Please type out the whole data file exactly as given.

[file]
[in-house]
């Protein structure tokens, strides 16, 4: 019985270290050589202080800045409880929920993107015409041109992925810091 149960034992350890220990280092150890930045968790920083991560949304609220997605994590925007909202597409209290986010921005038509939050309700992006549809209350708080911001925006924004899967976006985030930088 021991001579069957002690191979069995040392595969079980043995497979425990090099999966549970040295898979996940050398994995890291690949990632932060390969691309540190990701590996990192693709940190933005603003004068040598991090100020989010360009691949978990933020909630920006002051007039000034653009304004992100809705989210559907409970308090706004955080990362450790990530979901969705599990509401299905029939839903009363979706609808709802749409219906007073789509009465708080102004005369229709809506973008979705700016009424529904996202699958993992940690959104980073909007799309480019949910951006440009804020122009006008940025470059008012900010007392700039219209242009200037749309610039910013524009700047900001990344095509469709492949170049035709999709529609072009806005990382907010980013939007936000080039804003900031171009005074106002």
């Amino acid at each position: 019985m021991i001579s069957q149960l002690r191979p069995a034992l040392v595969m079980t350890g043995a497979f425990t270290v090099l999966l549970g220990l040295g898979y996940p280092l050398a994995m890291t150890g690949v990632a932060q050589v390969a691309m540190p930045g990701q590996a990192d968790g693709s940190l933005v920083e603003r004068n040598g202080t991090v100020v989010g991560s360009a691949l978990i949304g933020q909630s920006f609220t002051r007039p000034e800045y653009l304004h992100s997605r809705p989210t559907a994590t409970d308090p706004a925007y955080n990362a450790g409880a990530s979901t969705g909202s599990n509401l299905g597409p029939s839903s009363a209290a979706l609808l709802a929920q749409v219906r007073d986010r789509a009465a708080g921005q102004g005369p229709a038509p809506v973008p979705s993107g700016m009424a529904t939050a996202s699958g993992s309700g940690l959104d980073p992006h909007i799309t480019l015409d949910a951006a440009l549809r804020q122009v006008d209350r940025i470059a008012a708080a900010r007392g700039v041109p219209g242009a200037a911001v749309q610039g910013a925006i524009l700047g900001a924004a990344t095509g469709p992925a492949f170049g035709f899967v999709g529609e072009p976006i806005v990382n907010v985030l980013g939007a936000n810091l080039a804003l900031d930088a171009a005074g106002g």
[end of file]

[in-house]
């Protein structure tokens, strides 16, 4: 019985270290050589202080800045409880929920993107015409041109992925810091 149960034992350890220990280092150890930045968790920083991560949304609220997605994590925007909202597409209290986010921005038509939050309700992006549809209350708080911001925006924004899967976006985030930088 021991001579069957002690191979069995040392595969079980043995497979425990090099999966549970040295898979996940050398994995890291690949990632932060390969691309540190990701590996990192693709940190933005603003004068040598991090100020989010360009691949978990933020909630920006002051007039000034653009304004992100809705989210559907409970308090706004955080990362450790990530979901969705599990509401299905029939839903009363979706609808709802749409219906007073789509009465708080102004005369229709809506973008979705700016009424529904996202699958993992940690959104980073909007799309480019949910951006440009804020122009006008940025470059008012900010007392700039219209242009200037749309610039910013524009700047900001990344095509469709492949170049035709999709529609072009806005990382907010980013939007936000080039804003900031171009005074106002």
């Amino acid at each position: 019985m021991i001579s069957q149960l002690r191979p069995a034992l040392v595969m079980t350890g043995a497979f425990t270290v090099l999966l549970g220990l040295g898979y996940p280092l050398a994995m890291t150890g690949v990632a932060q050589v390969a691309m540190p930045g990701q590996a990192d968790g693709s940190l933005v920083e603003r004068n040598g202080t991090v100020v989010g991560s360009a691949l978990i949304g933020q909630s920006f609220t002051r007039p000034e800045y653009l304004h992100s997605r809705p989210t559907a994590t409970d308090p706004a925007y955080n990362a450790g409880a990530s979901t969705g909202s599990n509401l299905g597409p029939s839903s009363a209290a979706l609808l709802a929920q749409v219906r007073d986010r789509a009465a708080g921005q102004g005369p229709a038509p809506v973008p979705s993107g700016m009424a529904t939050a996202s699958g993992s309700g940690l959104d980073p992006h909007i799309t480019l015409d949910a951006a440009l549809r804020q122009v006008d209350r940025i470059a008012a708080a900010r007392g700039v041109p219209g242009a200037a911001v749309q610039g910013a925006i524009l700047g900001a924004a990344t095509g469709p992925a492949f170049g035709f899967v999709g529609e072009p976006i806005v990382n907010v985030l980013g939007a936000n810091l080039a804003l900031d930088a171009a005074g106002g």